Child Maltreatment Incidents Are Curtailed by Prescription Drug Monitoring Programs
The implementation of state programs to monitor prescription drug prescribing is associated with reductions in child maltreatment, including neglect and physical abuse, according to a study by researchers at Columbia University Mailman School of Public Health. The findings are published in The Journal of Pediatrics.
“There is evidence that the opioid epidemic has had a profound impact on families, and that increasing opioid misuse may also be associated with increases in child welfare caseloads. Our aim was to test whether the introduction of prescription drug monitoring—state programs that try to limit riskier forms of prescription drug prescribing and diversion—are then associated with reductions in child maltreatment,” said Emilie Bruzelius, MPH, a doctoral student in the Department of Epidemiology at Columbia Mailman School, and first author.
Using data from the 50 states and the District of Columbia produced by the National Child Abuse and Neglect Data System, the researchers tracked all incidents of Child Protective Services (CPS)-investigated child maltreatment for the years 2004-2018. They compared the prevalence of maltreatment incidents and victims, in states with and without PDMPs, before and after implementation, by maltreatment type and among different racial and ethnic groups.
Between 2004 and 2018, there were 12,676,248 CPS-reported maltreatment incidents identified. Total maltreatment decreased across the period, but study results suggested that maltreatment prevalence decreased more in states that had implemented prescription drug monitoring programs compared to states that had not. Further analyses by the researchers suggested that overall reductions in maltreatment appeared to be driven by decreases in certain types of maltreatment, especially neglect (13 percent reduction) and physical abuse (22 percent reduction) based incidents. Declines also impacted racial/ethnic groups differently, with more pronounced reductions noted among American Indian and Alaskan Native children, who tend to be disproportionally overrepresented in the child welfare system.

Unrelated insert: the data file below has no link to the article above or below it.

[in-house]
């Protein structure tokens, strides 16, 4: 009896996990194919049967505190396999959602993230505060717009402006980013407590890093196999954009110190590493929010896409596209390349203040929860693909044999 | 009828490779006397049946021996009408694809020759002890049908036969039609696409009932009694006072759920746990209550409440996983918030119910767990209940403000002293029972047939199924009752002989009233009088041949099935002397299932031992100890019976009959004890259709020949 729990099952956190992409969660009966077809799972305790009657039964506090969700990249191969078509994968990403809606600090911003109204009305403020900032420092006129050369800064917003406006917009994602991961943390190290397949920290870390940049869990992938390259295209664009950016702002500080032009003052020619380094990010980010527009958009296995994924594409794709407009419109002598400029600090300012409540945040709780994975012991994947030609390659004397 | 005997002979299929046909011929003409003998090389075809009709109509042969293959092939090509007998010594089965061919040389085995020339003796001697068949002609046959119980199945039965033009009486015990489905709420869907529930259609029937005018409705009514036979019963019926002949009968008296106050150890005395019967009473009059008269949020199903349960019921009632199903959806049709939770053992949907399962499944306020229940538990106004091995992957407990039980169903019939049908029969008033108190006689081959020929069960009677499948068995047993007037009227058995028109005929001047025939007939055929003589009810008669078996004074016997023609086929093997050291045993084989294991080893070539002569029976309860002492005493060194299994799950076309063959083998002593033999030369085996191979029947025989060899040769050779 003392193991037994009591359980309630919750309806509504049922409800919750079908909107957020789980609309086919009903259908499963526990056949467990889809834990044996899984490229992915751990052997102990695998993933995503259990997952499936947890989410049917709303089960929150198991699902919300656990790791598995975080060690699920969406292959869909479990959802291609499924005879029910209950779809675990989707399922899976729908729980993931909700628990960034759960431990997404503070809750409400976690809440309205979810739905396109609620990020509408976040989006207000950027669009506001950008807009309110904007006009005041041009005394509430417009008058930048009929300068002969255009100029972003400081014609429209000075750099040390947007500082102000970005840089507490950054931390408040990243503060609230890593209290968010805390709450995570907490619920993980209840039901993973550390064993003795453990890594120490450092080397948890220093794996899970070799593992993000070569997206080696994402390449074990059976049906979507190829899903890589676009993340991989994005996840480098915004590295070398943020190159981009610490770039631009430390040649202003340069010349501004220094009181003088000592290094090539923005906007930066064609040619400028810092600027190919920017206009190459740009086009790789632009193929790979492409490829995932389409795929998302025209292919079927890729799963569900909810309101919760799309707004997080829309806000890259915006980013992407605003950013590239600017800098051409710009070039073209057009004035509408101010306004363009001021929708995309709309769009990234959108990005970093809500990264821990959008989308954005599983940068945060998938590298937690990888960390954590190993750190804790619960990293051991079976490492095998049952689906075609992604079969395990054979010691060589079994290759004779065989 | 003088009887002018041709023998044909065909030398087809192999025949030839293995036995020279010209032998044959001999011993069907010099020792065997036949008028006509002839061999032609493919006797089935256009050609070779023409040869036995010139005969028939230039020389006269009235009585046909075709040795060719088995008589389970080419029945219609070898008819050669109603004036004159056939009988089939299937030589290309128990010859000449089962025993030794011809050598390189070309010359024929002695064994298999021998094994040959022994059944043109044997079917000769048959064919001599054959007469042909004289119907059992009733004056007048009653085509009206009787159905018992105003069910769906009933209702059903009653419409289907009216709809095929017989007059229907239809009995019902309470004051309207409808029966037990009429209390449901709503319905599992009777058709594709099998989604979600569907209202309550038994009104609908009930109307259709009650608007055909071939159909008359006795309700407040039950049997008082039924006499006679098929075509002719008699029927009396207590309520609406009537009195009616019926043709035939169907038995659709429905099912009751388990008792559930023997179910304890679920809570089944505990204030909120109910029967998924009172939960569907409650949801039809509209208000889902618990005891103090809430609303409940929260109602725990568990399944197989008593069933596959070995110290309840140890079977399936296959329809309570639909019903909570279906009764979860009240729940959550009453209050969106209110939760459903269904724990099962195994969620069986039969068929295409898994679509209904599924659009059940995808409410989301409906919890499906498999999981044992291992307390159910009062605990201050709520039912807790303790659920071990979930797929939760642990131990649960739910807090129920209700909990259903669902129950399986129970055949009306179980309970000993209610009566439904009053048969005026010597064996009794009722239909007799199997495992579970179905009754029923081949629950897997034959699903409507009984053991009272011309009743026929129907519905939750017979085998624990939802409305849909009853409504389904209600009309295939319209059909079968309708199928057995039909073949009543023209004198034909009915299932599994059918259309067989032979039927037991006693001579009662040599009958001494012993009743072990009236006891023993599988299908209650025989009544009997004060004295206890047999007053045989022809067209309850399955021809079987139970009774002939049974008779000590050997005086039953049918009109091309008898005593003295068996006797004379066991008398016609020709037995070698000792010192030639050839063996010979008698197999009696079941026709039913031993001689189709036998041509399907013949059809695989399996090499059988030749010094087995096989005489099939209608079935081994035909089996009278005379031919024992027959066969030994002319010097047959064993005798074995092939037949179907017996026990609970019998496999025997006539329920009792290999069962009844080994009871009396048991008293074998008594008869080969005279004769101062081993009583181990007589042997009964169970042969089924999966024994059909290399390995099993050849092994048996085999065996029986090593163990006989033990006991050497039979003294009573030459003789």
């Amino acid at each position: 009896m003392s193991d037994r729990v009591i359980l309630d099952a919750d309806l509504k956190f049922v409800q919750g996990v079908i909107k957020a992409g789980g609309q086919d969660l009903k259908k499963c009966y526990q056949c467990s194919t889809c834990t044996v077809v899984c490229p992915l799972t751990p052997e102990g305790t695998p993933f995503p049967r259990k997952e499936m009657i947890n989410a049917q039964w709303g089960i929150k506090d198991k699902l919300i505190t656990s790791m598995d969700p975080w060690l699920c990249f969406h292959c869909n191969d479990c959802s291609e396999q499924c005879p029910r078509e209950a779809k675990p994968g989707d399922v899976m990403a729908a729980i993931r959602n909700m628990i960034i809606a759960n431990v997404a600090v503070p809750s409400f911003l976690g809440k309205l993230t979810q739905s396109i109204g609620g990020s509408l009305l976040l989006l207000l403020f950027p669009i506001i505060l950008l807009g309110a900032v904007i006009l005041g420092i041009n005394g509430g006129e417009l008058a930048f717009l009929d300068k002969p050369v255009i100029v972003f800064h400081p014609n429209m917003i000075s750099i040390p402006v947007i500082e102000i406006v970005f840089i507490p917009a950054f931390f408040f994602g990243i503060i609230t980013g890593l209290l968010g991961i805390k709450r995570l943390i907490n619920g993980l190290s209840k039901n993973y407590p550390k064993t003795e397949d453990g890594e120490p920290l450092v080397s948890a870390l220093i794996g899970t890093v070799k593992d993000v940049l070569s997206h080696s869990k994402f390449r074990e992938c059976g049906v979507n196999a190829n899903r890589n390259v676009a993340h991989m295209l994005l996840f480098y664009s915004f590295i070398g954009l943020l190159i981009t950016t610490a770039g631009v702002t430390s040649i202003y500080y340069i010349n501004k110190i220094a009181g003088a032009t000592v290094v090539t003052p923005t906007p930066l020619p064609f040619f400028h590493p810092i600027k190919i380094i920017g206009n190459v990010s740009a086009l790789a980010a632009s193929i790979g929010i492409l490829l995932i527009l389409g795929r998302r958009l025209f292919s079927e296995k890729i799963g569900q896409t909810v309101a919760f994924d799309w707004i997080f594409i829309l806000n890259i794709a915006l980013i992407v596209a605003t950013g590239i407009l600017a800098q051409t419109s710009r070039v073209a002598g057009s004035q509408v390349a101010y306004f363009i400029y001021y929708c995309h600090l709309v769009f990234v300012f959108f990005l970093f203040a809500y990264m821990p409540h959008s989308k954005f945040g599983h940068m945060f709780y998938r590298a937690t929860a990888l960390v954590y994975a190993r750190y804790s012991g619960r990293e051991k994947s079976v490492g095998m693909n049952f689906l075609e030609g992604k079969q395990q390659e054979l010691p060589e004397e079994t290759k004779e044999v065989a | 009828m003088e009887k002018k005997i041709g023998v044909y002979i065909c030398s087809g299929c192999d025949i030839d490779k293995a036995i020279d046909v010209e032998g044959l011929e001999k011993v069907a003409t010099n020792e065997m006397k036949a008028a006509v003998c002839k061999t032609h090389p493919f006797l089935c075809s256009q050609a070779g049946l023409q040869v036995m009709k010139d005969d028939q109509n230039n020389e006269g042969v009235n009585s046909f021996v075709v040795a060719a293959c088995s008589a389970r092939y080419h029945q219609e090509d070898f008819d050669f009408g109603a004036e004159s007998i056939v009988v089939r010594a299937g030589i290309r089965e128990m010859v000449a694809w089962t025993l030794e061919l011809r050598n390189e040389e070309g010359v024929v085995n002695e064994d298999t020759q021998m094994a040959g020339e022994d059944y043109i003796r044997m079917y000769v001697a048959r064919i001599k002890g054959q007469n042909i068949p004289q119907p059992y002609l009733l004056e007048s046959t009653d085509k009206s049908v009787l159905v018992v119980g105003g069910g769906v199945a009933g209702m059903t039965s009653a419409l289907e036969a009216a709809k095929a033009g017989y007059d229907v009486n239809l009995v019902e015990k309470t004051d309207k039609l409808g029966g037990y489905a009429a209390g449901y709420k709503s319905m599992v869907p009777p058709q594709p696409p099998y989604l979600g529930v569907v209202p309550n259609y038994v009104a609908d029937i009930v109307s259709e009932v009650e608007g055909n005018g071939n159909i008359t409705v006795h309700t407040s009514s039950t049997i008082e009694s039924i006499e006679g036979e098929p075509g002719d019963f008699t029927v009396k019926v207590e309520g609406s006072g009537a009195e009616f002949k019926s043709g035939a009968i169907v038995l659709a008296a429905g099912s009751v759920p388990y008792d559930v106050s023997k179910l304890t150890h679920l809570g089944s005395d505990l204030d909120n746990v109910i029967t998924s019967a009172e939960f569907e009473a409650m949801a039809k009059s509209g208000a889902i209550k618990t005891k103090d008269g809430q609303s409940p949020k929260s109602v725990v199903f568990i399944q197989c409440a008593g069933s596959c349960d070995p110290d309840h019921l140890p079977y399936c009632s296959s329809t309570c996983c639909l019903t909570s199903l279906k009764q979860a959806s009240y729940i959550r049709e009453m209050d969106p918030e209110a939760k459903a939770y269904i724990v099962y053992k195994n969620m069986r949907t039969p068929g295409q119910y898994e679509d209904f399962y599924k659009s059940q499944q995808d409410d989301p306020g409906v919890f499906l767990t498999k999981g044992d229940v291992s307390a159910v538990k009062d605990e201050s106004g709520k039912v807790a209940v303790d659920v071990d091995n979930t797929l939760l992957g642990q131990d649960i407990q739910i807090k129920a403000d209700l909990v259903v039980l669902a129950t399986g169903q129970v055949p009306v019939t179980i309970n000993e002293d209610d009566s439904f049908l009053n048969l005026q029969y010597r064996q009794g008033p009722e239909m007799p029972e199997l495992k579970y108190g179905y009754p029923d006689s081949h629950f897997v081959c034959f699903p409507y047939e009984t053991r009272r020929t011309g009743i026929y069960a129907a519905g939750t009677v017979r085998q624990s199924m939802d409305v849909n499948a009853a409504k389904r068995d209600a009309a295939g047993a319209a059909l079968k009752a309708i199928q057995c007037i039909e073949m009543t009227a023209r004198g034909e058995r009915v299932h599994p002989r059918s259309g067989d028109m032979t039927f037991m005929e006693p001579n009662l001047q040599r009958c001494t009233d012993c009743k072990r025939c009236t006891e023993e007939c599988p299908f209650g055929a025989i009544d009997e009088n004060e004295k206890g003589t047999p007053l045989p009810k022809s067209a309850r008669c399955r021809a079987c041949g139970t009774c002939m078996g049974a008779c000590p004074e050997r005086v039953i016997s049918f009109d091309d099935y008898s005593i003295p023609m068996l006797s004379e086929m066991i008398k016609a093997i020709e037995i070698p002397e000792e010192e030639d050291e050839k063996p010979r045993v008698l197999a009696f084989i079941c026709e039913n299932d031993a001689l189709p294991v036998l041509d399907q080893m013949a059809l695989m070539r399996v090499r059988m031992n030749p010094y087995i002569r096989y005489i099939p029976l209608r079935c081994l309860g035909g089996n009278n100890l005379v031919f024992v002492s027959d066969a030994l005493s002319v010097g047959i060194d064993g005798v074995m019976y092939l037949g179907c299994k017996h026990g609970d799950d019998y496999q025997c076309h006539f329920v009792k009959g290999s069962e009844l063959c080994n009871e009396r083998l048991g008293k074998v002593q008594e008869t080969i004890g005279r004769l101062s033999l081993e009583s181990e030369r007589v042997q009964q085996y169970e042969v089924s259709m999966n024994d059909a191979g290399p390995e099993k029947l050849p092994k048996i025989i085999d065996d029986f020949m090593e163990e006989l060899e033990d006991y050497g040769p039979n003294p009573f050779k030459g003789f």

“Substance use disorder has been indicated as a significant risk factor for childhood maltreatment,” said Silvia Martins, MD, PhD, associate professor of epidemiology, and senior author. “In addition to immediate harms, maltreatment is associated with greater risk of developing adverse health outcomes in adolescence or adulthood, including substance use disorder.”
“Our results contribute to a growing body of literature examining the impacts of substance use disorder—particularly the opioid crisis—on children and families,” noted Bruzelius. “Our findings draw further attention to the impact that the opioid crisis has had on children, and call for additional research to better understand how effective opioid-related policies can enhance prevention and treatment efforts for families.”
Co-authors include Natalie Levy, Columbia University Mailman School of Public Health; Mayumi Okuda, Columbia University Irving Medical Center, and Shakira Suglia, Emory University Rollings School of Public Health.
The study was supported by the National Institute on Drug Abuse (grant DA045872).